Aurora combed her fingers through her hair, carefully spreading the dry conditioner from scalp to tip as she did. The entire cheerleading team was gathered in the locker room this morning, ready to discuss all the new happenings as homecoming approached.

“Girls,” said Aurora, wiping her hand off in a towel before spinning her hair up into it. There, her hair could sit, covered, to deep condition for a few minutes. “I’d like to introduce all of you to our two newest members – Margaret Liddell and Giselle Adams.” She gestured to the two girls. Margaret was short, but quite slim, and Aurora figured she’d been fine for background duties. Giselle was tall and willowy, like Aurora herself, with long, strawberry blonde hair and a brilliant smile.

“It’s an honour to be chosen,” murmured Margaret without lifting her gaze from the floor. Aurora knew that Margaret was only there because she had to have an extra-curricular this semester, but it was fine. She was good at what she did, even if she didn’t have much stage presence.

“Totally,” said Giselle, gripping Margaret’s shoulders. “This is going to be the most amazing thing.” She was grinning as she spoke, and her energy filled the entire locker room. Aurora smiled at that, small but genuine. Giselle had a presence that could light up an entire stadium, something that Aurora planned to take advantage of in routines.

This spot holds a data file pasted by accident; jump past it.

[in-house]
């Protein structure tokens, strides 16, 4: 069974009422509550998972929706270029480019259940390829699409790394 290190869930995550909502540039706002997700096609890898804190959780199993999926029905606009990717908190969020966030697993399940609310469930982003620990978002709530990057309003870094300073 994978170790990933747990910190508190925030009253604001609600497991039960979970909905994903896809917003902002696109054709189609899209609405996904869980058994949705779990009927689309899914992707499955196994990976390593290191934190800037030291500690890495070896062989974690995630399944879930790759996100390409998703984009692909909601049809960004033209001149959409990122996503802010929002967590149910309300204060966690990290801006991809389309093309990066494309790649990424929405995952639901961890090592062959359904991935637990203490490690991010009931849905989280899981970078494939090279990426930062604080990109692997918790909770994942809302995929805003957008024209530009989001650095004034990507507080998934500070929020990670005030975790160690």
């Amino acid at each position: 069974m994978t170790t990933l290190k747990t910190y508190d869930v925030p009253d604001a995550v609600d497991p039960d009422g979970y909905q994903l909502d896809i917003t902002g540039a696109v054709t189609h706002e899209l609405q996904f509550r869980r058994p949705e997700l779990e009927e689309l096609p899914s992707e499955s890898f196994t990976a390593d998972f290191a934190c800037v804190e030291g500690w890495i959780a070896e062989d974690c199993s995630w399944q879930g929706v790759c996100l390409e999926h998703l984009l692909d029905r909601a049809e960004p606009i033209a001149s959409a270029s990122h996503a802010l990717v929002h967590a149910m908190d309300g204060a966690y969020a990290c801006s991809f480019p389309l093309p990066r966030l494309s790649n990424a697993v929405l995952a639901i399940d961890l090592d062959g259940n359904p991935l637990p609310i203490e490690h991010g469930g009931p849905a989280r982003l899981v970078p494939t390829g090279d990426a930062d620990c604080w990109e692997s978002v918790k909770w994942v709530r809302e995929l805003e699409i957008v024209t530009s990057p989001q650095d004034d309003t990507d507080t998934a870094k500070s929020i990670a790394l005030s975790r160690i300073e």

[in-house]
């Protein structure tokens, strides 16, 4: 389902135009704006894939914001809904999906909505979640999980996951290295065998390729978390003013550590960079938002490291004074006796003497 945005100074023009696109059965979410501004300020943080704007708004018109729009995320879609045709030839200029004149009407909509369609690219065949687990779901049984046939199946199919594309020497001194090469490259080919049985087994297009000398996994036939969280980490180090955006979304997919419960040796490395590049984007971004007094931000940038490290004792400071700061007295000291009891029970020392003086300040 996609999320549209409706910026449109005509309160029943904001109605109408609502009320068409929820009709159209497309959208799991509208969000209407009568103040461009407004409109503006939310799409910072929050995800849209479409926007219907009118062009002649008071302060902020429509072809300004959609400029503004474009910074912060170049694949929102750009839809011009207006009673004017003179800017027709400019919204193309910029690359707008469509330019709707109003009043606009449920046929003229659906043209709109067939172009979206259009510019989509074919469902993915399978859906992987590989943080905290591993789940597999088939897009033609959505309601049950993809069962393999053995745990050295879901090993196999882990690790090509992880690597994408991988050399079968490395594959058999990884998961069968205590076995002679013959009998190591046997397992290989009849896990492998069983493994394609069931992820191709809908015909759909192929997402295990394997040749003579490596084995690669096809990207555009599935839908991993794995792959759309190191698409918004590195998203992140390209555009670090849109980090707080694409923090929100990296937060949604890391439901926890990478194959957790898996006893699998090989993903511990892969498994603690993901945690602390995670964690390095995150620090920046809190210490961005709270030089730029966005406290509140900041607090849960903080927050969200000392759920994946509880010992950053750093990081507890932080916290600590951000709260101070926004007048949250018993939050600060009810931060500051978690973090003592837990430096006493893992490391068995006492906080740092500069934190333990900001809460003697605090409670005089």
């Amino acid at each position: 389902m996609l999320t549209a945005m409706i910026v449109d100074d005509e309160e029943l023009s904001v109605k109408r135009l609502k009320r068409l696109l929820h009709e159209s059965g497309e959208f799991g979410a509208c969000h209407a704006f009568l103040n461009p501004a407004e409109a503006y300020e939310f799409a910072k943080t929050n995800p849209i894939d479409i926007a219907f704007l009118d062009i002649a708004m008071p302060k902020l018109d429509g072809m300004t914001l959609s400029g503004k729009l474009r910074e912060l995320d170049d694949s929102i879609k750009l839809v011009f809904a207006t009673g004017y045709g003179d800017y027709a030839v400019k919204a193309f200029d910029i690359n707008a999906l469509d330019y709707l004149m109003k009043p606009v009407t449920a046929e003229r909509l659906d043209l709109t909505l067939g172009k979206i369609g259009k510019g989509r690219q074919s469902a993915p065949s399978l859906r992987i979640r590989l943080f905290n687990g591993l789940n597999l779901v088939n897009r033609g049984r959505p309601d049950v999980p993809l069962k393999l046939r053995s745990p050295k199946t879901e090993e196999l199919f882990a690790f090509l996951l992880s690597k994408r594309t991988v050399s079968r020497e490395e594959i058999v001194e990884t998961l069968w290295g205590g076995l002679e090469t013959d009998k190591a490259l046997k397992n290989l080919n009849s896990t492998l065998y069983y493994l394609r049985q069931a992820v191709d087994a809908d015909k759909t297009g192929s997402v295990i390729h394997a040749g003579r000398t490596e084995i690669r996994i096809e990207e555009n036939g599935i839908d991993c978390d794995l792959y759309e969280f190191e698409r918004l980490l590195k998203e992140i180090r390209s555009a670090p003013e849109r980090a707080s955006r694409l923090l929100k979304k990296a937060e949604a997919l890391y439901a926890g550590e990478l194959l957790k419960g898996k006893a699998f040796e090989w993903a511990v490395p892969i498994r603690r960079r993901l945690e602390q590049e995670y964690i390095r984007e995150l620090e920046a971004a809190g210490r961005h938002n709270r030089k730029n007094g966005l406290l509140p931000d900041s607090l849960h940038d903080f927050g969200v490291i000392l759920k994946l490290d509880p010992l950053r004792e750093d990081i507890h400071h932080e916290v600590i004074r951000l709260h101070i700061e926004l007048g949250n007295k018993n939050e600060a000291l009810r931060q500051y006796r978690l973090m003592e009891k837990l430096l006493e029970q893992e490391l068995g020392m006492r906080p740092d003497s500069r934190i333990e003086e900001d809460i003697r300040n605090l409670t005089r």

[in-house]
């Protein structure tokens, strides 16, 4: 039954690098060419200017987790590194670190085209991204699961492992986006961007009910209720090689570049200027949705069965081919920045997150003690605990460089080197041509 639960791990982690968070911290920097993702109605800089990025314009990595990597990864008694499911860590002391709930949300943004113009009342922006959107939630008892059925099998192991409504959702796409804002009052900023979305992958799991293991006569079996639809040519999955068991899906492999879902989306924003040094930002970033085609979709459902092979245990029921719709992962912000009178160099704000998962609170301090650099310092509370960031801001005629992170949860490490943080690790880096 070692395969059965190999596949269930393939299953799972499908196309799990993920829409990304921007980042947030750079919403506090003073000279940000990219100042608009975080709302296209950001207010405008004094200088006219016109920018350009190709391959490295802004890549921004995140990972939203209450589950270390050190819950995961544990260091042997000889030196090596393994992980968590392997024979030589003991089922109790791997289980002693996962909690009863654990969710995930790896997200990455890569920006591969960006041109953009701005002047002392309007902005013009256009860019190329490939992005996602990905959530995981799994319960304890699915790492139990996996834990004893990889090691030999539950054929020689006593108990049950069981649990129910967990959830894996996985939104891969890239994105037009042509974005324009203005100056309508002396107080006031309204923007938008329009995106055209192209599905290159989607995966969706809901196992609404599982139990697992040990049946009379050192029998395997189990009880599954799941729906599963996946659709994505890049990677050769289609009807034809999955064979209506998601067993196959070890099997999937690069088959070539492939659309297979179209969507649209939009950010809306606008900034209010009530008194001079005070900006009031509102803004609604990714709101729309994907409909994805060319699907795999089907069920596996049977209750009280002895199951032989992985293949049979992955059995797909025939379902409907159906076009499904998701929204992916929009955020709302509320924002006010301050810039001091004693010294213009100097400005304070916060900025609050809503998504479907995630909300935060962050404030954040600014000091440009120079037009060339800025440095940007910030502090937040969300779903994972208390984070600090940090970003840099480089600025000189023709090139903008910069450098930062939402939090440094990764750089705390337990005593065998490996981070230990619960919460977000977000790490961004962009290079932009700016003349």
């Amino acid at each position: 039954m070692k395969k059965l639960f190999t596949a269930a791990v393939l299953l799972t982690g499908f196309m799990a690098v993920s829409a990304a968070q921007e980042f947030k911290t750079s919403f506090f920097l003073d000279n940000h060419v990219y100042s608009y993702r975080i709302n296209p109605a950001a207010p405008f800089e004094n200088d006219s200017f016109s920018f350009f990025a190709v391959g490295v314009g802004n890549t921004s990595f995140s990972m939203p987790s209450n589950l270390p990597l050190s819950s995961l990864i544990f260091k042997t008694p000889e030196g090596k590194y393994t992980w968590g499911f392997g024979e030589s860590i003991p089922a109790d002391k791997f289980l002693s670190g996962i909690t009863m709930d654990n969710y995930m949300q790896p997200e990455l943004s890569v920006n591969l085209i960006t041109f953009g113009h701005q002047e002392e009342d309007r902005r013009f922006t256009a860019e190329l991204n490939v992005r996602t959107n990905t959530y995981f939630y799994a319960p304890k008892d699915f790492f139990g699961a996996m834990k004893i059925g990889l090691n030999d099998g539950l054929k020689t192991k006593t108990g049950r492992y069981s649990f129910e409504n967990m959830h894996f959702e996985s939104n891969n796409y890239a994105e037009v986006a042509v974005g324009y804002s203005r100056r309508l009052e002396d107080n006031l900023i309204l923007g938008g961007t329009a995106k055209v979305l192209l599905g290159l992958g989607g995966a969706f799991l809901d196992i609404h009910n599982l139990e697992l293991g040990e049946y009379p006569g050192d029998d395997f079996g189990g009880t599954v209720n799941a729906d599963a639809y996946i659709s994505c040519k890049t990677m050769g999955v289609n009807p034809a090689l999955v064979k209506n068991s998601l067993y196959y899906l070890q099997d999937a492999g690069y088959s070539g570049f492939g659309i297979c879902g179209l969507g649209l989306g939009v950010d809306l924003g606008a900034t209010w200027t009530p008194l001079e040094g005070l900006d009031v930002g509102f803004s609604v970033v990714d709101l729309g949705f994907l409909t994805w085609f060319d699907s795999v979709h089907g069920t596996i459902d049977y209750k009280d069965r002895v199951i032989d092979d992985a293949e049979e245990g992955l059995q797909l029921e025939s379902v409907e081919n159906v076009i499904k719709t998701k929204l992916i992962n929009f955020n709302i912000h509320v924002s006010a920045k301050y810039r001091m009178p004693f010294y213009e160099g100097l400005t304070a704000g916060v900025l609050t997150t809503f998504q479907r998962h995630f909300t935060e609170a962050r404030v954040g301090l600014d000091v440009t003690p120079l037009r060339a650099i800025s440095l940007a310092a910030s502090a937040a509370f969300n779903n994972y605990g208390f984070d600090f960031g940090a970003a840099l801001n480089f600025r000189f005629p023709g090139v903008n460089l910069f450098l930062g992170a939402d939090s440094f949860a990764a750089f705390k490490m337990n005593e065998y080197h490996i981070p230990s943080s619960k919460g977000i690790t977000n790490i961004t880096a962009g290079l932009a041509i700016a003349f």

“So,” said Tink, dropping down on the bench next to Aurora. “What’s the plan, ‘Ro?”

Aurora hummed and tapped her chin thoughtfully, making all the girls lean in with anticipation. “Homecoming.” There were a few cheers and some sighs of relief. “Girls, I want this year’s homecoming to be the most spectacular one yet. And with our team? I think we can do it.”

“Oooh. Are we going to do coordinated outfits?” asked Rosetta. “Or maybe something with the decorations?” She said it like de-co-ray-shi-uns, which made Aurora bite back a snicker. That Southern Belle thing of Rosetta’s was just too ridiculous sometimes.

“Well, for starters, we’re all going to be going with dates,” said Aurora. She swept her gaze across the squad, eyes lingering in Periwinkle, and then on Margaret. “If you don’t have a date, you’re not coming.” She stood, holding her chin high. “We are the most beautiful girls in the school, ladies. We all deserve to have a man on our arms that night. One that makes us look fantastic.”

She smiled, feeling the slight tightness around her eyes. “Am I clear?”

“Yes, Aurora,” chimed the girls.

“Good,” said Aurora. “Now, the homecoming theme is autumn florals, so be sure your dresses match the tone. I don’t want to see any hot pink dresses clashing with our orange and red decorations.” She was specifically referring to Lottie, though Lottie wasn’t here, as she wasn’t a cheerleader. Judging by the looks on a couple of girls’ faces, they knew that too. Not that Aurora would ever make Lottie a cheerleader. Could you imagine someone that… chubby on a cheerleading squad? The horror alone was enough to make her shiver if she dwelled upon it.

“What about greens?” asked Tink.